The national press are quick to stick the boot into the financial services and financial advisers in particular. After all who can blame them? Taking them as a homogenous group you could argue that advisers made easy money for years by overcharging consumers for financial advice.
The tide eventually turned in part because of pressure from the media, embodied by the likes of BBC Moneybox's Paul Lewis. At the end of 2012 the financial regulator (the FCA) brought in a raft of new rules aimed at making the financial advisory industry more transparent. That meant getting rid of some trail commissions, where consumers have money deducted from their investments ad infinitum for advice they can barely remember receiving.
Yet, like an addict being starved of their drug of choice the financial advisory industry has been led kicking and screaming into this more consumer friendly world. But the FCA didn't make them go cold turkey allowing certain trail commissions to carry on until April 2016. I cover this in detail in this week's podcast.
How to bring about lasting change
This weening off phase just emphasises how slow change is within the industry. So how can you encourage greater change and even speed up the process of reform?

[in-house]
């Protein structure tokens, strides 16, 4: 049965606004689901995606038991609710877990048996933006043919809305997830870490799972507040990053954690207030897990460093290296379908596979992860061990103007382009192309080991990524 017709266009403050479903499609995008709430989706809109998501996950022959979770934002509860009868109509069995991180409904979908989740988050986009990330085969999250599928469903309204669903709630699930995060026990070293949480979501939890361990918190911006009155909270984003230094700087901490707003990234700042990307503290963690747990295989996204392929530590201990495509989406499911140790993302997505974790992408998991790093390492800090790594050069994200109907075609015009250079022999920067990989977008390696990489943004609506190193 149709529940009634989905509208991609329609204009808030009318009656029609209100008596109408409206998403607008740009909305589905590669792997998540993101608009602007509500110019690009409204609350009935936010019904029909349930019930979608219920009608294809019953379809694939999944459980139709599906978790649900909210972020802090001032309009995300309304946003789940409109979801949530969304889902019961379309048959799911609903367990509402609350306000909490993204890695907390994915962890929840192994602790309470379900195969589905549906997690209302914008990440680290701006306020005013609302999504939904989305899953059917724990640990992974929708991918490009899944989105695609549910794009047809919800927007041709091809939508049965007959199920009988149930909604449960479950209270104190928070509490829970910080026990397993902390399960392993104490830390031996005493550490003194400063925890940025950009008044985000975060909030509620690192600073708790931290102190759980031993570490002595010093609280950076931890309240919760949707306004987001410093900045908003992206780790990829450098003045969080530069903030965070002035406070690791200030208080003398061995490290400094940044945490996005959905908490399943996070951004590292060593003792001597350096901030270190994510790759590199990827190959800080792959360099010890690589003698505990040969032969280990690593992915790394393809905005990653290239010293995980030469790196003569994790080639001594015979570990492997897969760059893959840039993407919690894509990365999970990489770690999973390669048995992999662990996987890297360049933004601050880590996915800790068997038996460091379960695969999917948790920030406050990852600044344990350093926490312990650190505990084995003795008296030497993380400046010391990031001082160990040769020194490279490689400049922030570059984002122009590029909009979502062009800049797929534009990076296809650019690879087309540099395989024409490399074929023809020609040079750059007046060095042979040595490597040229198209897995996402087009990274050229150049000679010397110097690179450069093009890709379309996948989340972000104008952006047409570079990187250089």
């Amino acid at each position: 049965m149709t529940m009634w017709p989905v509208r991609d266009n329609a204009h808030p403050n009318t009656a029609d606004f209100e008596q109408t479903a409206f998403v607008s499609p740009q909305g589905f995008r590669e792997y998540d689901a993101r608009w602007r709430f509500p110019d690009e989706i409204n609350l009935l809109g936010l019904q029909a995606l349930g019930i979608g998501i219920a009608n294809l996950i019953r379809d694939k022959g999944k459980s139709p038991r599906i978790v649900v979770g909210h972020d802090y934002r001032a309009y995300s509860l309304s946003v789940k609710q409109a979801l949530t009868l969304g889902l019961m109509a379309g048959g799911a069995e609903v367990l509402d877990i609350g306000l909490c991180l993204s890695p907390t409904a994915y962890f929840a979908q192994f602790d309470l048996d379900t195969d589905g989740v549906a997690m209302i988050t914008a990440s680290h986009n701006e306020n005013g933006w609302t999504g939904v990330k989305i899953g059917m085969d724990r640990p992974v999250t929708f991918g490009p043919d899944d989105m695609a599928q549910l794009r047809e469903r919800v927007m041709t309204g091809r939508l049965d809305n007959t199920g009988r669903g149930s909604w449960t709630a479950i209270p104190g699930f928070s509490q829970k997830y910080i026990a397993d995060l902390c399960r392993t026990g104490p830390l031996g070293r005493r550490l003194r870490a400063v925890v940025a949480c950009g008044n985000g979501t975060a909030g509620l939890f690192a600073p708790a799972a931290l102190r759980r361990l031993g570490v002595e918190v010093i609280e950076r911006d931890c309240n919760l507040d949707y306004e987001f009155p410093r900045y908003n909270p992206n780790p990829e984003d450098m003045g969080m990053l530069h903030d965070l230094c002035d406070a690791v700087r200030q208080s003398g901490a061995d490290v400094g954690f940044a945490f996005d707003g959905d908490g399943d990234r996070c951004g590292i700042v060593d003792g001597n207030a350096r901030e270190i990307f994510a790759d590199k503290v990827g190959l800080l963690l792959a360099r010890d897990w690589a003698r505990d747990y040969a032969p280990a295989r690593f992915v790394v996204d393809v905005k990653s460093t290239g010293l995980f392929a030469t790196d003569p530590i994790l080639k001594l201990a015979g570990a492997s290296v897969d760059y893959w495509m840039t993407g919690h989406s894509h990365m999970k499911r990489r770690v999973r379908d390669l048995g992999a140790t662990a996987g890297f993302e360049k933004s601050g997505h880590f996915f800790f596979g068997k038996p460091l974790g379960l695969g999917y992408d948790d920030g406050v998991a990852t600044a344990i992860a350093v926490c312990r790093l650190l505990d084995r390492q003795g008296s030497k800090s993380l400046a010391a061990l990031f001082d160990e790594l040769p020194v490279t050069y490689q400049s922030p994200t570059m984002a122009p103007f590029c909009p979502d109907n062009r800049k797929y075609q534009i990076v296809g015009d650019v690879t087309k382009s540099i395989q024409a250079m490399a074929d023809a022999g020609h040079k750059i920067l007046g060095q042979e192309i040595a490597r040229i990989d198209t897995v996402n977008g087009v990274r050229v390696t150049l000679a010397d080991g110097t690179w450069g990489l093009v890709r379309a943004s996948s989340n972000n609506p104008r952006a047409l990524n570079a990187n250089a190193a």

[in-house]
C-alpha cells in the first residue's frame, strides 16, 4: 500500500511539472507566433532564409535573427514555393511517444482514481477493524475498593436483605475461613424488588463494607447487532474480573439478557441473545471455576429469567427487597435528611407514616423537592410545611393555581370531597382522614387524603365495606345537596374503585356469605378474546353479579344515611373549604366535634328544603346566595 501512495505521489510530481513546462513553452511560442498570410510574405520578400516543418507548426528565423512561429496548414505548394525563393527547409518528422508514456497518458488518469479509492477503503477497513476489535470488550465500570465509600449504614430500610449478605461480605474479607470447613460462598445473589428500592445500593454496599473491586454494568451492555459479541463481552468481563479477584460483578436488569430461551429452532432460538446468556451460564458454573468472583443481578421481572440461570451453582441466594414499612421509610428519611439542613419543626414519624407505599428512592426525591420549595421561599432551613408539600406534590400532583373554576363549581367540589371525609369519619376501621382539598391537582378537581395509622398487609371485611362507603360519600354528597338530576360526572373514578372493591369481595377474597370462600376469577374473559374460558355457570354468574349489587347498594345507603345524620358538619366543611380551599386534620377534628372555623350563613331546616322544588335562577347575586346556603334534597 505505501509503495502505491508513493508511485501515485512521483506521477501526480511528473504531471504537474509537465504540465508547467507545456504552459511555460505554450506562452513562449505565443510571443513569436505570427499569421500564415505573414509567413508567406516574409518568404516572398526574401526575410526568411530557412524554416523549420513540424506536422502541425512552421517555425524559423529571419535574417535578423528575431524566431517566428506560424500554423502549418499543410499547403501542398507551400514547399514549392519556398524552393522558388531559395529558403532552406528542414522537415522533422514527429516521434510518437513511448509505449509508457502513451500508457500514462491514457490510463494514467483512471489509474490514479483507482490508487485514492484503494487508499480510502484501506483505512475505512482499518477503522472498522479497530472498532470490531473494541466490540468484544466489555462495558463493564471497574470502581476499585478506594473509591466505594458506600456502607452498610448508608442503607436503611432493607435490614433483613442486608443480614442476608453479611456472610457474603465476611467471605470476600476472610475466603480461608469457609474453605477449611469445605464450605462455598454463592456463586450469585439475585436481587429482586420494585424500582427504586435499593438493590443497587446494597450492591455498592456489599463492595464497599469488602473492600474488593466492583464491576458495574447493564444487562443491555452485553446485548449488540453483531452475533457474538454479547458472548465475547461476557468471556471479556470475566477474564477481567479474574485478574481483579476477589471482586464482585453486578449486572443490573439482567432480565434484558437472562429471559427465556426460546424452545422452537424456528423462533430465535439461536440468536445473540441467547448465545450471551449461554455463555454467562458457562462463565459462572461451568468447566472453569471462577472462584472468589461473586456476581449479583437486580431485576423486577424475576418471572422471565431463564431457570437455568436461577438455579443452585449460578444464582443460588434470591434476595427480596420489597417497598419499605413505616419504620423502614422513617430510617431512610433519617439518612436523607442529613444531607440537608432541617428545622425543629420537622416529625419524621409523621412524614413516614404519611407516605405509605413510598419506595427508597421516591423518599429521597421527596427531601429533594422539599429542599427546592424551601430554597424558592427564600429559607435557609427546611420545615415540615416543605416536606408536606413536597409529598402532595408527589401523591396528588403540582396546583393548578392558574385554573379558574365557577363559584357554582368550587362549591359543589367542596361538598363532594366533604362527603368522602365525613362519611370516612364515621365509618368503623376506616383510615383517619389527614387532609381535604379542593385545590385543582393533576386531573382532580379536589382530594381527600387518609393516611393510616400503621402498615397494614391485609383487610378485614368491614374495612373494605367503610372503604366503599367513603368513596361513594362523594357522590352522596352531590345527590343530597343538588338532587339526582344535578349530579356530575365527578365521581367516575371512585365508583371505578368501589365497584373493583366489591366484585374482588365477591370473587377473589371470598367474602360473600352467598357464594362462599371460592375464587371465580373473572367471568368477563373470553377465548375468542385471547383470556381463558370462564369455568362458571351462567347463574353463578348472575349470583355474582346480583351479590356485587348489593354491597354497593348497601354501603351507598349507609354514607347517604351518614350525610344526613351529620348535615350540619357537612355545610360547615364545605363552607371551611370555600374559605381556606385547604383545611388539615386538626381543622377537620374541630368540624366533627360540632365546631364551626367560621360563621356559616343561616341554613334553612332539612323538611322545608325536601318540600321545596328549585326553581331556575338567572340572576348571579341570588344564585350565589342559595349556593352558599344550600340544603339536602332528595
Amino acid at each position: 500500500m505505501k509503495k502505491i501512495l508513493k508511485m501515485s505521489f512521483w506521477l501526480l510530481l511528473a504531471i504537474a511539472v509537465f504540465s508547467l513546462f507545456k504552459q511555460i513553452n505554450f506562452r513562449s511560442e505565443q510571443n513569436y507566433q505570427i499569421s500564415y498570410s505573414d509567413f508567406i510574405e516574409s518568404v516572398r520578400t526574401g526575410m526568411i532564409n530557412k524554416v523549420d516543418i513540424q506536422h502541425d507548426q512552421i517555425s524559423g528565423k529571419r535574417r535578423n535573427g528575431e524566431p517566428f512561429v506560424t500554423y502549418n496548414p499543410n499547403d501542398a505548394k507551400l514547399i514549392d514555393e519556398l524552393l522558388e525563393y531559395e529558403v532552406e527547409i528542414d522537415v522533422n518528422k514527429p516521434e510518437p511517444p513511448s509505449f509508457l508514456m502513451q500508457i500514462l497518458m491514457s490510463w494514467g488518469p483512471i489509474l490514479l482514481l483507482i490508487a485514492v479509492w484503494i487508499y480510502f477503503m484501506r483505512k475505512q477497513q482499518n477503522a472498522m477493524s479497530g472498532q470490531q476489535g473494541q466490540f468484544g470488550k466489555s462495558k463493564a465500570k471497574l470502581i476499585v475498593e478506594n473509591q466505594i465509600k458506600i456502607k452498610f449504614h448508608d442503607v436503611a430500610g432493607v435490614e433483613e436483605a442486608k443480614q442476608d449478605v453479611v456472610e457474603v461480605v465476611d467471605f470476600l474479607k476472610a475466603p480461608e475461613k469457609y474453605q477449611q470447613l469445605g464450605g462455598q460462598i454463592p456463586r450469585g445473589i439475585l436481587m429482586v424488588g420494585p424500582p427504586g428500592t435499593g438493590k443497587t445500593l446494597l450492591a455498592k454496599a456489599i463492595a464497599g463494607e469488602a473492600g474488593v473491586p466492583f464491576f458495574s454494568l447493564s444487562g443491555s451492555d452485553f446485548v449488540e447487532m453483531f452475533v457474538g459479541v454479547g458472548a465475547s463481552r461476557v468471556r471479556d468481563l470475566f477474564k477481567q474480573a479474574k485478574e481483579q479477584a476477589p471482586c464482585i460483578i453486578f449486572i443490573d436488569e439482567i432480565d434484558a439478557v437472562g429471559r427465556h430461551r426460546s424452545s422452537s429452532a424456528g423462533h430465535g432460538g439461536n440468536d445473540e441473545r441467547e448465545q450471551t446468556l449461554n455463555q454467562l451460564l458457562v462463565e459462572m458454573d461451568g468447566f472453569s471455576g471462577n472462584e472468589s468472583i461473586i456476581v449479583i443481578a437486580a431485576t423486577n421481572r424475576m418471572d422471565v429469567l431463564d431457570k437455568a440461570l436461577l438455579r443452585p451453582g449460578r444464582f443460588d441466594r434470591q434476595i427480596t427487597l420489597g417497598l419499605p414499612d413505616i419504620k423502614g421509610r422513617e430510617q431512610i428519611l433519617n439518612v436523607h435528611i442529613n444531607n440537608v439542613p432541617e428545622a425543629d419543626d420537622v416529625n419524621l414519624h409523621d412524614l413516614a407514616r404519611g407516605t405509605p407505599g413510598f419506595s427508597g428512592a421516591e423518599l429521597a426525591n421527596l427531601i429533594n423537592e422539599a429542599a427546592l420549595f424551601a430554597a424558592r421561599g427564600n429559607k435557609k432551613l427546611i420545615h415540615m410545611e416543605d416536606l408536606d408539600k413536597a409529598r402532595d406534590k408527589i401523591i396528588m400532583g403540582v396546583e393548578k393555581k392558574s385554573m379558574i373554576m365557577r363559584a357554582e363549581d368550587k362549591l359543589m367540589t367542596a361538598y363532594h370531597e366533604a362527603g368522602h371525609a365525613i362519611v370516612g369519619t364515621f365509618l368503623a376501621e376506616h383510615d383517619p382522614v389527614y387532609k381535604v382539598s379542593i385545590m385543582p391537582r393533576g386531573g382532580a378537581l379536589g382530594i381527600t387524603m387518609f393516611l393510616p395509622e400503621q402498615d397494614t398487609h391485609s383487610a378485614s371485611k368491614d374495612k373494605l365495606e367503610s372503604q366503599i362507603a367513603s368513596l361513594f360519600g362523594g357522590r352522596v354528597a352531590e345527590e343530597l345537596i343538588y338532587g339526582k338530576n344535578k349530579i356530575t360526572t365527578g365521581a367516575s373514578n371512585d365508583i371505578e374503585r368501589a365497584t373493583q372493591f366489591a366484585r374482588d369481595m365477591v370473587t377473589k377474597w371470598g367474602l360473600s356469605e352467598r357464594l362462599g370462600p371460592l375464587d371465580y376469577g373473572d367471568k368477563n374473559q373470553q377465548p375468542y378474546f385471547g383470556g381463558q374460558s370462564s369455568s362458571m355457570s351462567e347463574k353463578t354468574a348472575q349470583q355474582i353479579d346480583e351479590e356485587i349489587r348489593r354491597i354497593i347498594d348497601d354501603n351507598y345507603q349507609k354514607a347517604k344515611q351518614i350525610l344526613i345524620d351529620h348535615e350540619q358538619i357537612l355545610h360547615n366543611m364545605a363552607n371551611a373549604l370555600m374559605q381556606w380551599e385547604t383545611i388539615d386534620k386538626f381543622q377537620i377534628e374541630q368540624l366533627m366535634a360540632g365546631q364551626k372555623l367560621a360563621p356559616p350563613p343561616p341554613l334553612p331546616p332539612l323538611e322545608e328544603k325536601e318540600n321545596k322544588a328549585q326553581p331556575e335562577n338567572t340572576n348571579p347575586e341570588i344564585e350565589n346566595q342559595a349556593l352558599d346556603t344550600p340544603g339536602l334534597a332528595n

The answer is not to just berate the industry. Journalists, like Paul Lewis, shine a much needed light on the industry but just occasionally I feel they enjoy being the bogeyman. We are left with two sides (journalists on one and financial advisers on the other) slinging mud at each other with consumers used as pawns (often in the form of case studies) to try and win the argument. The FCA also join in the furore now and again.
In truth I don't take either side in the debate. I have been on Paul Lewis' radio show a few times and respect his work. He has been rightly recognised for his tenacious approach in tackling issues head-on for the benefit of his listeners. Yet I am qualified to give financial advice having worked most of my life in the industry and attained numerous qualifications in compliance and advice including the CFP. The fact that I chose not to be a financial adviser is neither here nor there. The point is that I also respect and champion what good financial advisers can do.